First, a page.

There is no question that “Tokyo Lullaby” will act as a soporific for most audiences. The slice-of-life yarn — set in a tightly knit Tokyo suburb — is simply too languid and slow to generate a drama of interest. Apart from the odd fest exposure, the picture will have to rely on success at home.
Tale opens with the return of Koichi Hamanaka (Kyozo Nagatsuka), who had mysteriously disappeared several years earlier, abandoning friends and family. Asakura (Takaya Kamikawa), a journalist who has befriended Hisako (Mitsuko Baisho), Hamanaka’s wife, tries to piece together the missing years but gets little help in his investigation from his taciturn subject, who says he’s returned to repay personal and professional debts. Eventually we learn that a relationship with another local, Tami (Kaori Momoi), was the cause of his departure.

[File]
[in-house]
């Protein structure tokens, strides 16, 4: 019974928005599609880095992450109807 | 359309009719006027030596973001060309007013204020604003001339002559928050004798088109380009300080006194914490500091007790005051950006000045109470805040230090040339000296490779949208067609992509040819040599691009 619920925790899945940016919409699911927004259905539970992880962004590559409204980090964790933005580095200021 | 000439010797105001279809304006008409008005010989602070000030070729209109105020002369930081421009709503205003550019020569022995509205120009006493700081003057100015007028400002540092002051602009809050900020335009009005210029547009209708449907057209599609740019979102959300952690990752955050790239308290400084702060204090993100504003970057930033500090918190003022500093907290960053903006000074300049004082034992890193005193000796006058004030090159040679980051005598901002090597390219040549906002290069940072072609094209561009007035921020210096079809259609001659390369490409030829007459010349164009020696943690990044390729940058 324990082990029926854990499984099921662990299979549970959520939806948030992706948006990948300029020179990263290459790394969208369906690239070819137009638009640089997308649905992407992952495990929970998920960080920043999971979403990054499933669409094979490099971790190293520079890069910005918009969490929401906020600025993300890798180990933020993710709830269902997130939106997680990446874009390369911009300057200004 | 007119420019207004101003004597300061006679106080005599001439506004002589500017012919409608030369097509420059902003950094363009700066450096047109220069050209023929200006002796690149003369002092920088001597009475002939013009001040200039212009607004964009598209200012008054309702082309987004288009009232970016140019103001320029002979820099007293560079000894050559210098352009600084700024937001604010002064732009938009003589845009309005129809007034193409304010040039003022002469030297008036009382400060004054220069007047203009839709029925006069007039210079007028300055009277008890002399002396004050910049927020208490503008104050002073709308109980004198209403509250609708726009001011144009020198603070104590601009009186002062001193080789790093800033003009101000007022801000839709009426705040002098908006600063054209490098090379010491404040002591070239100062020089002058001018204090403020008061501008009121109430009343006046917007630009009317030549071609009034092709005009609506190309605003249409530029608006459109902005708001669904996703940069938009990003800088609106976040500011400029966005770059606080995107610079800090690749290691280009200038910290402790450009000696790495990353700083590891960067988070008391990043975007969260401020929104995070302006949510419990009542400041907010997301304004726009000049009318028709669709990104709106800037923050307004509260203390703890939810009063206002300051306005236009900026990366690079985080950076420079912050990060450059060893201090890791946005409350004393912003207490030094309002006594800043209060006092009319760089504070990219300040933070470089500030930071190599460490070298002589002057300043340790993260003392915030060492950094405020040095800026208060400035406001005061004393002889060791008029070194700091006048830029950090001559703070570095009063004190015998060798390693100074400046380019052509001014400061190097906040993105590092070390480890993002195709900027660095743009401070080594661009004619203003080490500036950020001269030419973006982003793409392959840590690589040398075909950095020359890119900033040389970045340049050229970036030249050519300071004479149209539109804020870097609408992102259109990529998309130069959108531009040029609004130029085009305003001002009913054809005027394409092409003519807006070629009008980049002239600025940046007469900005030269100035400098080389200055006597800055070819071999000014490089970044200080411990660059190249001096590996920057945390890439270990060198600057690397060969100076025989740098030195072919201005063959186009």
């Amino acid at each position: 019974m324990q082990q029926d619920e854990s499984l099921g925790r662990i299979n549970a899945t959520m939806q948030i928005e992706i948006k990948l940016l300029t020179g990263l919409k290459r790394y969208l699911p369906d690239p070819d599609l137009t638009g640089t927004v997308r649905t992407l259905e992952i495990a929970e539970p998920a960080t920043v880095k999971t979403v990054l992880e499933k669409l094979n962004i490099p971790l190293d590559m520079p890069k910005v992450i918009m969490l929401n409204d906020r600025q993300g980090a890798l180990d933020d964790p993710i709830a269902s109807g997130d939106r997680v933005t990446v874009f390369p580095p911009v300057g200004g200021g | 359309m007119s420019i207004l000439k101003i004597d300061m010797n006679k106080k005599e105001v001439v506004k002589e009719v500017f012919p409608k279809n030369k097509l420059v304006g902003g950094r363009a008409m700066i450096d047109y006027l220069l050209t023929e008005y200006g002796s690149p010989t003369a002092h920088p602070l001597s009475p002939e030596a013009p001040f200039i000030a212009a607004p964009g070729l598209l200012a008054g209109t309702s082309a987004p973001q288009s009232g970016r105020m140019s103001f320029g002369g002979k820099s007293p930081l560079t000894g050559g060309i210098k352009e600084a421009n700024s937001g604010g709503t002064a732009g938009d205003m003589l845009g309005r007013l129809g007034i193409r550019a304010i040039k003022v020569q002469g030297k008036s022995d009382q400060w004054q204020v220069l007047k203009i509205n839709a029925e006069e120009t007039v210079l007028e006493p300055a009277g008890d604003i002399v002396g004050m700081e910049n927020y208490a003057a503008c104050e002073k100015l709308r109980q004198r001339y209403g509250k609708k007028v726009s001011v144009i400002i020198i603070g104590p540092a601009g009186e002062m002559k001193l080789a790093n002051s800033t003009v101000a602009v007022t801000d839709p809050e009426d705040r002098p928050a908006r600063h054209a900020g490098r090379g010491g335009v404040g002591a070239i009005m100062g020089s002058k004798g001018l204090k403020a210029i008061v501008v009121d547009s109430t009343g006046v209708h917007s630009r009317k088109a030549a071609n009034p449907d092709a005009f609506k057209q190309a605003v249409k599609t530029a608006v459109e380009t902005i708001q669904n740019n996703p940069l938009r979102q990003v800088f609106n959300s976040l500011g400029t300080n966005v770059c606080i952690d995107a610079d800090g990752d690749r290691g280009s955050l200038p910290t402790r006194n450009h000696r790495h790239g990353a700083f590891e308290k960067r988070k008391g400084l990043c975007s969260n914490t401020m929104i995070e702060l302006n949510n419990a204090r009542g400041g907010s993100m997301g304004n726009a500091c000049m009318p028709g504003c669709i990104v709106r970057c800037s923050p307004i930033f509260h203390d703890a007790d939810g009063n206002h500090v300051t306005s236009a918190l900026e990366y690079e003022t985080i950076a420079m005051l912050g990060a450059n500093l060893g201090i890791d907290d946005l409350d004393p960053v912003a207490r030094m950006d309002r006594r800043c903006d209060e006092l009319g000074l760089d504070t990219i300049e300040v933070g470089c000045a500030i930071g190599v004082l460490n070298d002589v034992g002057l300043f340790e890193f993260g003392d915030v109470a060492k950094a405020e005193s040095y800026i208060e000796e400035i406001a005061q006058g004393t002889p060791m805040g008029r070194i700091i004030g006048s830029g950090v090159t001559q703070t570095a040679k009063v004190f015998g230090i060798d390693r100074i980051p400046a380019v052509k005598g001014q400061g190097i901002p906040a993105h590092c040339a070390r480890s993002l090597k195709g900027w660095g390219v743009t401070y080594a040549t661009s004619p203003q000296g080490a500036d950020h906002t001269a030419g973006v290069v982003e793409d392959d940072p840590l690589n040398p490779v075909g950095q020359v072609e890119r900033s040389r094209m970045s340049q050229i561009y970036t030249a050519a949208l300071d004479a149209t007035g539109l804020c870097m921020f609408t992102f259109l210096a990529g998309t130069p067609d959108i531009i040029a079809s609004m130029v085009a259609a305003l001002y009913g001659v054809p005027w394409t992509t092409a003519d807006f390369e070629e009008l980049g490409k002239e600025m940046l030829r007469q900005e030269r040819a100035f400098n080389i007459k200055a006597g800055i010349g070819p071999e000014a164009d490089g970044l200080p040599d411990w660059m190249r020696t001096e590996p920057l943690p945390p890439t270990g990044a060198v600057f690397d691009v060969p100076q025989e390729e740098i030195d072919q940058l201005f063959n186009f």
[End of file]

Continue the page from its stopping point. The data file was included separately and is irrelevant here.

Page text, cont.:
The plot is promising, but filmmaker Juni Ichikawa seems hesitant to expose any drama. He centers most of the action on Tami’s tearoom, where the residents play Go, and constantly diffuses the core story with asides and vignettes, returning to the main thread almost as an afterthought. There is virtually no cohesion among the myriad subplots, and one simply gives up on trying to discern intent.
While it’s an unquestionably polished production, the performances are so low-key they almost evaporate from the screen. “Tokyo Lullaby” is outwardly soothing but reveals a smugness in its daunting narrative that jangles the nerves and defeats one’s patience.